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  Page  

PART I

 

Item 1.

 

Business

   

  1

 

Item 1A.

 

Risk Factors

    15  

Item 1B.

 

Unresolved Staff Comments

    26  

Item 2.

 

Properties

    26  

Item 3.

 

Legal Proceedings

    31  

Item 4.

 

[Removed and Reserved.]

    31  

PART II

 

Item 5.

 

Market For Registrant's Common Equity, Related Stockholder Matters and Issuer Purchases of Equity Securities

   

32

 

Item 6.

 

Selected Financial Data

    32  

Item 7.

 

Management's Discussion and Analysis of Financial Condition and Results of Operations

    33  

Item 7A.

 

Quantitative and Qualitative Disclosures About Market Risk

    60  

Item 8.

 

Financial Statements and Supplementary Data

    60  

Item 9.

 

Changes in and Disagreements with Accountants on Accounting and Financial Disclosure

    60  

Item 9A.

 

Controls and Procedures

    60  

Item 9B.

 

Other Information

    61  

PART III

 

Item 10.

 

Directors, Executive Officers and Corporate Governance

   

62*

 

Item 11.

 

Executive Compensation

    62*  

Item 12.

 

Security Ownership of Certain Beneficial Owners and Management and Related Stockholder Matters

    62*  

Item 13.

 

Certain Relationships and Related Transactions, and Director Independence

    62*  

Item 14.

 

Principal Accountant Fees and Services

    63*  

PART IV

 

Item 15.

 

Exhibits and Financial Statement Schedules

   

63

 

 

Signatures

       

*
Incorporated by reference to our definitive Proxy Statement.

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PART I

Item 1.    Business

GENERAL

        We operate senior living communities, including independent living communities, assisted living communities and skilled nursing facilities, or SNFs. As of December 31, 2010, we leased or owned and operated 212 senior living communities containing 22,562 living units, including 172 primarily independent and assisted living communities with 18,845 living units and 40 SNFs with 3,717 living units.

        Of our 172 primarily independent and assisted living communities, we:

    leased 144 communities containing 16,556 living units from SNH, our former parent;

    leased four communities with 200 living units from Health Care Property Investors, or HCPI; and

    owned 24 communities with 2,089 living units.

        Of our 40 SNFs, we:

    leased 38 facilities with 3,446 living units from SNH; and

    owned two facilities with 271 living units.

        In aggregate, our 212 senior living communities included 6,323 independent living apartments, 10,591 assisted living suites and 5,648 skilled nursing units. Excluded from the preceding data is one assisted living community containing 70 living units and three SNFs containing 329 living units leased from SNH that we have classified as discontinued operations.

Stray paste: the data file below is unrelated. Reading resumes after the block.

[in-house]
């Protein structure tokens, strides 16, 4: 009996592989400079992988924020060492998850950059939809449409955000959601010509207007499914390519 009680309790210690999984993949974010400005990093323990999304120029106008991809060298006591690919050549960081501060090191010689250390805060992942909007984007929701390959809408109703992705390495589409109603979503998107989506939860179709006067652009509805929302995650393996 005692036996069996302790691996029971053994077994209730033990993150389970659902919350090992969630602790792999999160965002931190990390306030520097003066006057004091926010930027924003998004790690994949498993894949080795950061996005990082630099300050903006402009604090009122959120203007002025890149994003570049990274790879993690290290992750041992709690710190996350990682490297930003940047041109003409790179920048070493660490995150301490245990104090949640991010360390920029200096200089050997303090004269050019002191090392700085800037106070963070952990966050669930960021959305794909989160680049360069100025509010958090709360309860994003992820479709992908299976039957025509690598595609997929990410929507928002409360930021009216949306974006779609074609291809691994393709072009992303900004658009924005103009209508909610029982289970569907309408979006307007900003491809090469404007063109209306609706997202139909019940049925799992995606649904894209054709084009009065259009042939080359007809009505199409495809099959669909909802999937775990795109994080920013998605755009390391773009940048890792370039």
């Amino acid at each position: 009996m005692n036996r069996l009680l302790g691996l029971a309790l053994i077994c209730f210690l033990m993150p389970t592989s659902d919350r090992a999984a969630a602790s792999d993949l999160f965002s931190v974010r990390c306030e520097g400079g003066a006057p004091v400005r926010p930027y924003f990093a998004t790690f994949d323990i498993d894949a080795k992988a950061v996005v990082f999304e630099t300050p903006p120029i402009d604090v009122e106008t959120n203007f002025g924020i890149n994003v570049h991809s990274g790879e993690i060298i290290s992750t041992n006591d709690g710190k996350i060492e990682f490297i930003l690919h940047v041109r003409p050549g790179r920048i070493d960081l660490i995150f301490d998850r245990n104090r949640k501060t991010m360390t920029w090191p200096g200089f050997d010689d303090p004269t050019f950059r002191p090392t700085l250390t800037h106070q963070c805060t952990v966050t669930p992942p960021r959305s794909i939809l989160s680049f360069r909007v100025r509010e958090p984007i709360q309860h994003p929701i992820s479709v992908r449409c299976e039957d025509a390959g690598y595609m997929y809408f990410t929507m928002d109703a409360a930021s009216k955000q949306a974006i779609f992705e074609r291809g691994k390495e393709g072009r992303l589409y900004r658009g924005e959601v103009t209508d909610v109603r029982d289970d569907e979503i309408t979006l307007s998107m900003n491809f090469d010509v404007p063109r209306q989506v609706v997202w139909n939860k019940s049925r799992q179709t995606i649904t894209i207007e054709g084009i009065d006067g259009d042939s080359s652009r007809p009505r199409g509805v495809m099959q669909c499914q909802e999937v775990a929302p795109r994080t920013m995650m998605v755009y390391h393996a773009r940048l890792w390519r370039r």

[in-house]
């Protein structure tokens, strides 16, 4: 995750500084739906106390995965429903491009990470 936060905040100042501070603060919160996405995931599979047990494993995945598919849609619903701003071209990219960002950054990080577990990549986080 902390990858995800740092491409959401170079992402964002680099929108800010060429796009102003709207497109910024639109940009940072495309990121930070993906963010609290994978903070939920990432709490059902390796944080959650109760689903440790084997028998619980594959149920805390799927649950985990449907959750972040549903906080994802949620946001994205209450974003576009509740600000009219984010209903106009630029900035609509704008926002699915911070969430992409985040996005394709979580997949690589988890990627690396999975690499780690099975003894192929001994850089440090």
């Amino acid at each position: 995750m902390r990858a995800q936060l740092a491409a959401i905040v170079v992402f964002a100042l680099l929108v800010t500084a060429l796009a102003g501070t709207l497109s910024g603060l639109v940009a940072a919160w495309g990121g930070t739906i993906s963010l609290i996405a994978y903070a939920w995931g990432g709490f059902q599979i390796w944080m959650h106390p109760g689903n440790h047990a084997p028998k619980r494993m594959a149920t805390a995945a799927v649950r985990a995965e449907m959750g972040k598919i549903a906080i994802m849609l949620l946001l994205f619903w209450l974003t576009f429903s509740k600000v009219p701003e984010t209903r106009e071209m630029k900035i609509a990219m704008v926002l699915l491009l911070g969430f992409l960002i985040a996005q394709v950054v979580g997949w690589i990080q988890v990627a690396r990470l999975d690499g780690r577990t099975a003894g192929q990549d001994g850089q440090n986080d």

We also operate two rehabilitation hospitals with 321 beds that we lease from SNH. Our two rehabilitation hospitals provide inpatient rehabilitation services at the two hospitals and three satellite locations. In addition, we operate 13 outpatient rehabilitation clinics affiliated with these rehabilitation hospitals. We also own and operate five institutional pharmacies.

        We were created by SNH in April 2000 to operate 54 SNFs and two assisted living communities repossessed from former SNH tenants. We were incorporated in Delaware in April 2000 and reincorporated in Maryland on September 17, 2001. On December 31, 2001, SNH distributed substantially all of our then outstanding shares of common stock, $0.01 par value, or our common shares, to its shareholders and we became a separate, publicly owned company listed on the American Stock Exchange (now the NYSE Amex). In February 2011, we transferred the listing of our common shares to the New York Stock Exchange, or the NYSE.

        Our principal executive offices are located at 400 Centre Street, Newton, Massachusetts 02458, and our telephone number is (617) 796-8387.

TYPES OF PROPERTIES

        Our present business plan contemplates the ownership, leasing and management of independent living communities, assisted living communities, SNFs, rehabilitation hospitals and institutional pharmacies. Some of our properties combine more than one type of service in a single building or campus.

        Independent Living Communities.    Independent living communities provide high levels of privacy to residents and require residents to be capable of relatively high degrees of independence. An independent living apartment usually bundles several services as part of a regular monthly charge. For example, the base charge may include one or two meals per day in a central dining room, weekly maid